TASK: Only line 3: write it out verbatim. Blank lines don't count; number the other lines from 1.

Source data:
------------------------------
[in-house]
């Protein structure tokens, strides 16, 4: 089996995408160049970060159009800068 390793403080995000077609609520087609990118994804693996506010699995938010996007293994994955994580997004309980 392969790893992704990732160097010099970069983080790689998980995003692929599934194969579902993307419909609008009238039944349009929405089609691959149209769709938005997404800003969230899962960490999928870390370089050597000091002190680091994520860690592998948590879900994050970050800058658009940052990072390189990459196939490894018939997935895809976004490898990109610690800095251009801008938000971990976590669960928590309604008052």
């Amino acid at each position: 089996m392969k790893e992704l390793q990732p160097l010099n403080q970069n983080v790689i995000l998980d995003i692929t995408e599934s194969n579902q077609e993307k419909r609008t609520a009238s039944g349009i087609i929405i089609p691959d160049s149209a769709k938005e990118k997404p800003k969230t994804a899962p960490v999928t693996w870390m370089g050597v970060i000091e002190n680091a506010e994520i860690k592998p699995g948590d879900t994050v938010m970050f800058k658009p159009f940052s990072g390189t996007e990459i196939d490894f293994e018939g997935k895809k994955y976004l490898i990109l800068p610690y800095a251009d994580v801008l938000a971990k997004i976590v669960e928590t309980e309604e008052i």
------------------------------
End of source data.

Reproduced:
């Amino acid at each position: 089996m392969k790893e992704l390793q990732p160097l010099n403080q970069n983080v790689i995000l998980d995003i692929t995408e599934s194969n579902q077609e993307k419909r609008t609520a009238s039944g349009i087609i929405i089609p691959d160049s149209a769709k938005e990118k997404p800003k969230t994804a899962p960490v999928t693996w870390m370089g050597v970060i000091e002190n680091a506010e994520i860690k592998p699995g948590d879900t994050v938010m970050f800058k658009p159009f940052s990072g390189t996007e990459i196939d490894f293994e018939g997935k895809k994955y976004l490898i990109l800068p610690y800095a251009d994580v801008l938000a971990k997004i976590v669960e928590t309980e309604e008052i």